“Until this year I did not feel the recession at all – this is really weird” says Gopal “Paul” Sood. Paul runs the 23rd St Café in the North University Park neighborhood of Los Angeles and for five out of six years it has been a success. Since August Paul has at had to reduce manpower by more than half to keep his restaurant running “I only have two or three people working here now. Between three and six pm I tell them to go home, take a break, they see their kids after school.” What has changed?
One culprit is that his operating costs have increased. According to Paul “Utility rates have gone up” as well as commodity prices for basic food produce. Energy costs have increased steadily and water will only worsen due to the drought year. Paul also pointed out that it is harder for small “mom and pop” businesses because “we don’t get the utility tax breaks like the big companies.”
The government has tried to make access to capital easier to stimulate the economy by keeping the federal funds rate near 0%. If Paul has plans to expand then the question of access to capital through loans becomes relevant except contrary to the capitalist business model of continuous expansion Paul states: “I’m not looking to expand – but bank loans have high interest rates; so I’m holding back to invest.” His response may suggest that government policy meant to help the economy is maladjusted to helping small businesses.
Paul had found that his weekday clientele was down “50-60%” which he saw as the loss of working customers on lunch breaks due to the downsizing and disappearance of small businesses on Washington Blvd a few blocks away. “I know my customers, some were staff at the SEIU Union, I don’t see them anymore.” Paul knows he has a reliable core of customers that are USC students “I’m still busy Friday, Saturday, Sunday from the students still coming but it’s the business and maybe the local schools downsizing.” In fact it’s been a year of downsizing and pay freezes for the L.A. Unified School district.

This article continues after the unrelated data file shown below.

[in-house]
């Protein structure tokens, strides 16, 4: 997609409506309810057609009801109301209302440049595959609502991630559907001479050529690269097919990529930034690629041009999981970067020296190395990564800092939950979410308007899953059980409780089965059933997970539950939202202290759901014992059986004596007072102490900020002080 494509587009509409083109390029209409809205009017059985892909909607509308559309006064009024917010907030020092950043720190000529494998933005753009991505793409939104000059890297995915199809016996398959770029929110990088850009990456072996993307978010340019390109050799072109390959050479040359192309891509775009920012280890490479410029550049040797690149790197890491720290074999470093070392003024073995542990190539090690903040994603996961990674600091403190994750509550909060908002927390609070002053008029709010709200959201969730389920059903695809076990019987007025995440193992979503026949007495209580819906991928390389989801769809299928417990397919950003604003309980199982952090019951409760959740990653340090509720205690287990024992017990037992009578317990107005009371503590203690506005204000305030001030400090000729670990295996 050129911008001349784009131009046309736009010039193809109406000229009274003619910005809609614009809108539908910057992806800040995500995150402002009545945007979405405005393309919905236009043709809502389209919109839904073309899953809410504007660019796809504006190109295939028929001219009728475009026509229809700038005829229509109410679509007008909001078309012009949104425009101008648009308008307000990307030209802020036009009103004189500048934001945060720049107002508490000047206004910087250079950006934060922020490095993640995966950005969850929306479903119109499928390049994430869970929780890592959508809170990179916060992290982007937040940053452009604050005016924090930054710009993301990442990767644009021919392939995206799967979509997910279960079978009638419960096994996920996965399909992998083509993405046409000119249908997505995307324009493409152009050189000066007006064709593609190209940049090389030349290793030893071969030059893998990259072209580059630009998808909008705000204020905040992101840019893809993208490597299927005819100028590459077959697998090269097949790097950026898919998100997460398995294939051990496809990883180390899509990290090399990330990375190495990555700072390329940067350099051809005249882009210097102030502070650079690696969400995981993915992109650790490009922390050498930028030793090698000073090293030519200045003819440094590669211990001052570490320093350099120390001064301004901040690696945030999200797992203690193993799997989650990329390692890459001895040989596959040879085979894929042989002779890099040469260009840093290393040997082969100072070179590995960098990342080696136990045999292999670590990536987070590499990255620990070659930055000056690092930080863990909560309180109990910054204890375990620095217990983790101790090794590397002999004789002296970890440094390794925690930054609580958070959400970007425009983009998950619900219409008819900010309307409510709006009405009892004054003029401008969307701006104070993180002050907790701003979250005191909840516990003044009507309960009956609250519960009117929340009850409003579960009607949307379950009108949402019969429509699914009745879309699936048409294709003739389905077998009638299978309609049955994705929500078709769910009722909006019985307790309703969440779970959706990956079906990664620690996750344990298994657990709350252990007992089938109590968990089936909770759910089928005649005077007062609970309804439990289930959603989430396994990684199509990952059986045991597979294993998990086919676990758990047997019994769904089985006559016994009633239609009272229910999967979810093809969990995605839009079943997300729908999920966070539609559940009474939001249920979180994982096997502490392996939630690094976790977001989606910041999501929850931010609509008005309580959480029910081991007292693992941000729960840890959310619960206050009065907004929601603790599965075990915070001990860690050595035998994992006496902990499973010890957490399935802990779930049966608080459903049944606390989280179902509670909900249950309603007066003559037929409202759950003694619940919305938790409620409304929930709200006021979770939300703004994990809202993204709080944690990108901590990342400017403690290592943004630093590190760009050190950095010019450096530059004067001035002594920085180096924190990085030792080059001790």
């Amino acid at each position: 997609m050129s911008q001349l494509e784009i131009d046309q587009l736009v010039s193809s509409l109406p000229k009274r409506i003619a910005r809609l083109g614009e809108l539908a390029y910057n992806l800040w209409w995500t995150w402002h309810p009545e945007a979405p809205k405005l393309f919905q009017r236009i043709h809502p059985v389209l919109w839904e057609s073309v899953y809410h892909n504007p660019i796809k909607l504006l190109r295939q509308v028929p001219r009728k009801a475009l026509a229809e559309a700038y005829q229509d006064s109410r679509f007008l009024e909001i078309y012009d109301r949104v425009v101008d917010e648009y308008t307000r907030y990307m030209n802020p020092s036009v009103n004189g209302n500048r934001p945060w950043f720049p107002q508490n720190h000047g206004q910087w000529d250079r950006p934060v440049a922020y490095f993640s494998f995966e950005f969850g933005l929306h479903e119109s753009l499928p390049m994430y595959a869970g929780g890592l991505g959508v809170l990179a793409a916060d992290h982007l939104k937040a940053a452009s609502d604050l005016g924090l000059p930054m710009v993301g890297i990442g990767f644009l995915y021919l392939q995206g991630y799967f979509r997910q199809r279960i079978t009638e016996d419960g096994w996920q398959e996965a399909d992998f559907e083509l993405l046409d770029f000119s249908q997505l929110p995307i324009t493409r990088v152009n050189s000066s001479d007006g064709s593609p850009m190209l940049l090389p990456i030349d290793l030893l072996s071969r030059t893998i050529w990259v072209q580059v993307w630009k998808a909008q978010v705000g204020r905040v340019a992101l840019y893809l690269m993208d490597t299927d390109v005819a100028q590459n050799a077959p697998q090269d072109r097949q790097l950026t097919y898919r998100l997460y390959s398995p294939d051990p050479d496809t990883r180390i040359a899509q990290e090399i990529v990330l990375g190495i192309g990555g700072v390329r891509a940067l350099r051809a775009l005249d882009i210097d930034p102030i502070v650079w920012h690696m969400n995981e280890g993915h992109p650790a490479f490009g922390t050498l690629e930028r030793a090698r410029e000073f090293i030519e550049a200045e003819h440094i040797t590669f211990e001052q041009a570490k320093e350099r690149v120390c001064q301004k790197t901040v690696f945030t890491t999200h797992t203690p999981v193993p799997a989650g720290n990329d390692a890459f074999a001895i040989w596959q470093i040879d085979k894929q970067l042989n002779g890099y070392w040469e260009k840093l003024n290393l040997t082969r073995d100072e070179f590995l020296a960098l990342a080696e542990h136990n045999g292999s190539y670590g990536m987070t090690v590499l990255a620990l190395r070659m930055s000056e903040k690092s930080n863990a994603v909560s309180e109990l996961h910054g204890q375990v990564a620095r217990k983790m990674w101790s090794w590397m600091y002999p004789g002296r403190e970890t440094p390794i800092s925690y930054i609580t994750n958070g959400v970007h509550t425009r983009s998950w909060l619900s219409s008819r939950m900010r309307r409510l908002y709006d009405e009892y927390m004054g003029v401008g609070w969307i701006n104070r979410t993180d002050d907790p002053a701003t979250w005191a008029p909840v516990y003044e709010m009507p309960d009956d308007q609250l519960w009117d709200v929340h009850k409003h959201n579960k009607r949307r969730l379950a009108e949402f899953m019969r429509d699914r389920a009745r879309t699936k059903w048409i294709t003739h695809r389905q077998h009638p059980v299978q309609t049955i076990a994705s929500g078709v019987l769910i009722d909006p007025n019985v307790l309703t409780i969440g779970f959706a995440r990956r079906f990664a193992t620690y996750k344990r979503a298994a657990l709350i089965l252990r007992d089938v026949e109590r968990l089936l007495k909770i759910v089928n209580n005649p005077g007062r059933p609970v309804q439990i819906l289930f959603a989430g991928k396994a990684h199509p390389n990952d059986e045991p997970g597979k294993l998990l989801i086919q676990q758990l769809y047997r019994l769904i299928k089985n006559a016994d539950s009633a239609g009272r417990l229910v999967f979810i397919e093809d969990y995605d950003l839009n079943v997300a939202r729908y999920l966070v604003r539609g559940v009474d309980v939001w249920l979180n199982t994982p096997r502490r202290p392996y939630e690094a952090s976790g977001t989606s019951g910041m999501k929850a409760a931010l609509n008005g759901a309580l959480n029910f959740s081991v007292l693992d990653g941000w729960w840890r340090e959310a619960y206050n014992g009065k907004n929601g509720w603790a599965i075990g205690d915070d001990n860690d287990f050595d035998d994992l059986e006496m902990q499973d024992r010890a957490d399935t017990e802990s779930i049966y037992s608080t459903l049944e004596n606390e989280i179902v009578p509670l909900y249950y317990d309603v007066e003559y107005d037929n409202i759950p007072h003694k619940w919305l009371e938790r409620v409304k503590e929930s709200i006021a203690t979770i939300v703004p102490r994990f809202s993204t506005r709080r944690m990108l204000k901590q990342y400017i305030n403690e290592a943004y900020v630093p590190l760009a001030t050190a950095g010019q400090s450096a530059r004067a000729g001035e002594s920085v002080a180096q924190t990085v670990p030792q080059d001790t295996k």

New competition isn’t a problem either – “we are a neighborhood café not a ‘gourmet’ café,” referring to the “Nature’s Brew” café which opened up last year on S. Union Ave. Asking Paul what changes he might have to make he said “I don’t want to raise prices – when I’ve tried doing specials it doesn’t change the number of people coming in.” On the changing nature of downtown Paul replied that “23rd street is too far to feel the downtown revival…” and on USC’s impact on the neighborhood: “this is a low-income area and USC is creating their own market, only big companies are willing to pay into it” referring to the commercial spaces made available to by new housing constructions and the plans to renovate the University Village. Indeed rent for most of those spaces is in the ballpark of $10 per square foot while rent is about 2$ in older buildings that house local businesses.
The outlook isn’t entirely grim though as social media has been a source of new customers for Paul’s restaurant. “What really helps me are reviews on Yelp, I’m getting tourists from the science center and museums, even people going to LA Live.” Indeed the 23rd St Café gets 4/5 stars on Yelp. For Paul, this success is due to something the franchises don’t have: “I have specialty food – so I have a loyal following.”